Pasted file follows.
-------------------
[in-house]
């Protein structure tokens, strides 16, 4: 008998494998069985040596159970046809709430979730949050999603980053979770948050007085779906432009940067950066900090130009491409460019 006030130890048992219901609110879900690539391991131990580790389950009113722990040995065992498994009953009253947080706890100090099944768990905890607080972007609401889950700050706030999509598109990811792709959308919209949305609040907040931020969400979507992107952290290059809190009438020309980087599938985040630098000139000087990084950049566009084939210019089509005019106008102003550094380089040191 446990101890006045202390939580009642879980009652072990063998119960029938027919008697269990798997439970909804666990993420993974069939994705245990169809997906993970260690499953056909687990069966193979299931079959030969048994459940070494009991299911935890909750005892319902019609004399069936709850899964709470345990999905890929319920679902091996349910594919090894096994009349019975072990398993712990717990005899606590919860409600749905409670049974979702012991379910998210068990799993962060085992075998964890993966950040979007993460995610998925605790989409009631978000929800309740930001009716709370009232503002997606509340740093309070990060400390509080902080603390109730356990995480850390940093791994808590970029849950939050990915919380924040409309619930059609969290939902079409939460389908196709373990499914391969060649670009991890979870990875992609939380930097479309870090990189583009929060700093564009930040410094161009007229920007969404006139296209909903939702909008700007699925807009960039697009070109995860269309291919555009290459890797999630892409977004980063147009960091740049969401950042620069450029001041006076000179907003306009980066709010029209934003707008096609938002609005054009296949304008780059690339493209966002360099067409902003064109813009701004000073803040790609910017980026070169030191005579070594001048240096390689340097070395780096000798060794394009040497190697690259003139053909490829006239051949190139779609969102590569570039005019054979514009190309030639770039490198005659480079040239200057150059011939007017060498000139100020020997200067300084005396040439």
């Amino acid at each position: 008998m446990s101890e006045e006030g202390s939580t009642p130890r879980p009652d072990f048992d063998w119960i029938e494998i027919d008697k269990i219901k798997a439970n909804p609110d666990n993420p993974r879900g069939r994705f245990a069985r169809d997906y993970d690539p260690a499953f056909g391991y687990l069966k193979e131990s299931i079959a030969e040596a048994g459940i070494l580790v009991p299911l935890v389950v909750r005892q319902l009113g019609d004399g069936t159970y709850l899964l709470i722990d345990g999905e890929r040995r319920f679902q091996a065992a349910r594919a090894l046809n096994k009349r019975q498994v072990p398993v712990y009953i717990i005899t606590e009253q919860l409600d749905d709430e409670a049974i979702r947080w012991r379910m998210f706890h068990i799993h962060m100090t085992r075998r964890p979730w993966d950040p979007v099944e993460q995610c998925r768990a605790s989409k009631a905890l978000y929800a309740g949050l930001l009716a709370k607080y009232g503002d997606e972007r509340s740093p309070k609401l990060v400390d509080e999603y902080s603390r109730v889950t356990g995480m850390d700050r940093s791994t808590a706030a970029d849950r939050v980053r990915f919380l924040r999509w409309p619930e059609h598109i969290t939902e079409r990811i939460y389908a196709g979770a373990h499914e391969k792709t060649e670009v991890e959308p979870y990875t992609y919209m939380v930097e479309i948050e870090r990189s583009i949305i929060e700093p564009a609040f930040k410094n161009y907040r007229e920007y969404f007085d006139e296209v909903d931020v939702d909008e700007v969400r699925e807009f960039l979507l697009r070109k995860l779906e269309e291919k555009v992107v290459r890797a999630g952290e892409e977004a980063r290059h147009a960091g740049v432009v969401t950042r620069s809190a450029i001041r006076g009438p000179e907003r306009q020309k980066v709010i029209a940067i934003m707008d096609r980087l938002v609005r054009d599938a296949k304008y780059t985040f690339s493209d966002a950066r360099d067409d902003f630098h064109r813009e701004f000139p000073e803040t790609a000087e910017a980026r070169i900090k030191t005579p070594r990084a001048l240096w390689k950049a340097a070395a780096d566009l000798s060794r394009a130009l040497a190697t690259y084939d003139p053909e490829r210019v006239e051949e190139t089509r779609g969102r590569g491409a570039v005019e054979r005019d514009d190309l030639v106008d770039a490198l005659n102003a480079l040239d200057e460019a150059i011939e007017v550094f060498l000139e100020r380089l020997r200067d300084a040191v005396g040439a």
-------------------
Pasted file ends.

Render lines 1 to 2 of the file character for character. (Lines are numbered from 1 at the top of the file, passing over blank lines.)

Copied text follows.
[in-house]
């Protein structure tokens, strides 16, 4: 008998494998069985040596159970046809709430979730949050999603980053979770948050007085779906432009940067950066900090130009491409460019 006030130890048992219901609110879900690539391991131990580790389950009113722990040995065992498994009953009253947080706890100090099944768990905890607080972007609401889950700050706030999509598109990811792709959308919209949305609040907040931020969400979507992107952290290059809190009438020309980087599938985040630098000139000087990084950049566009084939210019089509005019106008102003550094380089040191 446990101890006045202390939580009642879980009652072990063998119960029938027919008697269990798997439970909804666990993420993974069939994705245990169809997906993970260690499953056909687990069966193979299931079959030969048994459940070494009991299911935890909750005892319902019609004399069936709850899964709470345990999905890929319920679902091996349910594919090894096994009349019975072990398993712990717990005899606590919860409600749905409670049974979702012991379910998210068990799993962060085992075998964890993966950040979007993460995610998925605790989409009631978000929800309740930001009716709370009232503002997606509340740093309070990060400390509080902080603390109730356990995480850390940093791994808590970029849950939050990915919380924040409309619930059609969290939902079409939460389908196709373990499914391969060649670009991890979870990875992609939380930097479309870090990189583009929060700093564009930040410094161009007229920007969404006139296209909903939702909008700007699925807009960039697009070109995860269309291919555009290459890797999630892409977004980063147009960091740049969401950042620069450029001041006076000179907003306009980066709010029209934003707008096609938002609005054009296949304008780059690339493209966002360099067409902003064109813009701004000073803040790609910017980026070169030191005579070594001048240096390689340097070395780096000798060794394009040497190697690259003139053909490829006239051949190139779609969102590569570039005019054979514009190309030639770039490198005659480079040239200057150059011939007017060498000139100020020997200067300084005396040439």